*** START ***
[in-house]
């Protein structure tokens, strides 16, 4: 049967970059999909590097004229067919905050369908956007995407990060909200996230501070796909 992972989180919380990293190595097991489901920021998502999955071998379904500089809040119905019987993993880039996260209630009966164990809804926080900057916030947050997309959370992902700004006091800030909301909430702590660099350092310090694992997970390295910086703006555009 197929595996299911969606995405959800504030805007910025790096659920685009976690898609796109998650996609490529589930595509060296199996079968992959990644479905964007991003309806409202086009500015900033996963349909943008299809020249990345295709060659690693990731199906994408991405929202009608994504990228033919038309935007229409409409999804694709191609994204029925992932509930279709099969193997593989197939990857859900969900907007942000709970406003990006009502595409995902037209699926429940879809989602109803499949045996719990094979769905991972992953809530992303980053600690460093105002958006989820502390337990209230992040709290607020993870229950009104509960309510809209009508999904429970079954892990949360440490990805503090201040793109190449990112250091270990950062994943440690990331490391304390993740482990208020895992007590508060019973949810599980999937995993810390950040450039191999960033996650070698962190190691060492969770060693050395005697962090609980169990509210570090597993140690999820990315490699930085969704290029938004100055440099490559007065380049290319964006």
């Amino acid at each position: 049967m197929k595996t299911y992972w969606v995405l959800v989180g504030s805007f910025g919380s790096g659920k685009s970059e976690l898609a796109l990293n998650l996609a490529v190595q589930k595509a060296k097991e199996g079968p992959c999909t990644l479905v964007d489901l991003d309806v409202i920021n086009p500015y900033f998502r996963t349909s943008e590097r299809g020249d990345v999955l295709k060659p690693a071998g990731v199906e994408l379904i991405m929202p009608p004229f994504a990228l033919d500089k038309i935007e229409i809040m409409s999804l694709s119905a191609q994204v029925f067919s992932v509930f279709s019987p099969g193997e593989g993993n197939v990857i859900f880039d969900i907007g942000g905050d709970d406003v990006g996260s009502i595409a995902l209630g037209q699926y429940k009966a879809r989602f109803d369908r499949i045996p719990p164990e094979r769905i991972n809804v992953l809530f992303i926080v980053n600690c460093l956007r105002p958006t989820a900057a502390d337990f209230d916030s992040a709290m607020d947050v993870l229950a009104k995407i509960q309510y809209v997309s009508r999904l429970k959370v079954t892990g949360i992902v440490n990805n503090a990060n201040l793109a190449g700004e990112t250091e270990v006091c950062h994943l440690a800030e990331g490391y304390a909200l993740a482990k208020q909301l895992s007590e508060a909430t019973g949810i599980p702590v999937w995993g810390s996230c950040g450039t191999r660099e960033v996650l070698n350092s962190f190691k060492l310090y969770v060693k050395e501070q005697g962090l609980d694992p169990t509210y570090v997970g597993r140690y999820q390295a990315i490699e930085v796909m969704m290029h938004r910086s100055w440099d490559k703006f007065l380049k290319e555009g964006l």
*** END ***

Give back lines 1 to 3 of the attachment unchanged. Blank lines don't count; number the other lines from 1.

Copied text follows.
[in-house]
């Protein structure tokens, strides 16, 4: 049967970059999909590097004229067919905050369908956007995407990060909200996230501070796909 992972989180919380990293190595097991489901920021998502999955071998379904500089809040119905019987993993880039996260209630009966164990809804926080900057916030947050997309959370992902700004006091800030909301909430702590660099350092310090694992997970390295910086703006555009 197929595996299911969606995405959800504030805007910025790096659920685009976690898609796109998650996609490529589930595509060296199996079968992959990644479905964007991003309806409202086009500015900033996963349909943008299809020249990345295709060659690693990731199906994408991405929202009608994504990228033919038309935007229409409409999804694709191609994204029925992932509930279709099969193997593989197939990857859900969900907007942000709970406003990006009502595409995902037209699926429940879809989602109803499949045996719990094979769905991972992953809530992303980053600690460093105002958006989820502390337990209230992040709290607020993870229950009104509960309510809209009508999904429970079954892990949360440490990805503090201040793109190449990112250091270990950062994943440690990331490391304390993740482990208020895992007590508060019973949810599980999937995993810390950040450039191999960033996650070698962190190691060492969770060693050395005697962090609980169990509210570090597993140690999820990315490699930085969704290029938004100055440099490559007065380049290319964006």
């Amino acid at each position: 049967m197929k595996t299911y992972w969606v995405l959800v989180g504030s805007f910025g919380s790096g659920k685009s970059e976690l898609a796109l990293n998650l996609a490529v190595q589930k595509a060296k097991e199996g079968p992959c999909t990644l479905v964007d489901l991003d309806v409202i920021n086009p500015y900033f998502r996963t349909s943008e590097r299809g020249d990345v999955l295709k060659p690693a071998g990731v199906e994408l379904i991405m929202p009608p004229f994504a990228l033919d500089k038309i935007e229409i809040m409409s999804l694709s119905a191609q994204v029925f067919s992932v509930f279709s019987p099969g193997e593989g993993n197939v990857i859900f880039d969900i907007g942000g905050d709970d406003v990006g996260s009502i595409a995902l209630g037209q699926y429940k009966a879809r989602f109803d369908r499949i045996p719990p164990e094979r769905i991972n809804v992953l809530f992303i926080v980053n600690c460093l956007r105002p958006t989820a900057a502390d337990f209230d916030s992040a709290m607020d947050v993870l229950a009104k995407i509960q309510y809209v997309s009508r999904l429970k959370v079954t892990g949360i992902v440490n990805n503090a990060n201040l793109a190449g700004e990112t250091e270990v006091c950062h994943l440690a800030e990331g490391y304390a909200l993740a482990k208020q909301l895992s007590e508060a909430t019973g949810i599980p702590v999937w995993g810390s996230c950040g450039t191999r660099e960033v996650l070698n350092s962190f190691k060492l310090y969770v060693k050395e501070q005697g962090l609980d694992p169990t509210y570090v997970g597993r140690y999820q390295a990315i490699e930085v796909m969704m290029h938004r910086s100055w440099d490559k703006f007065l380049k290319e555009g964006l």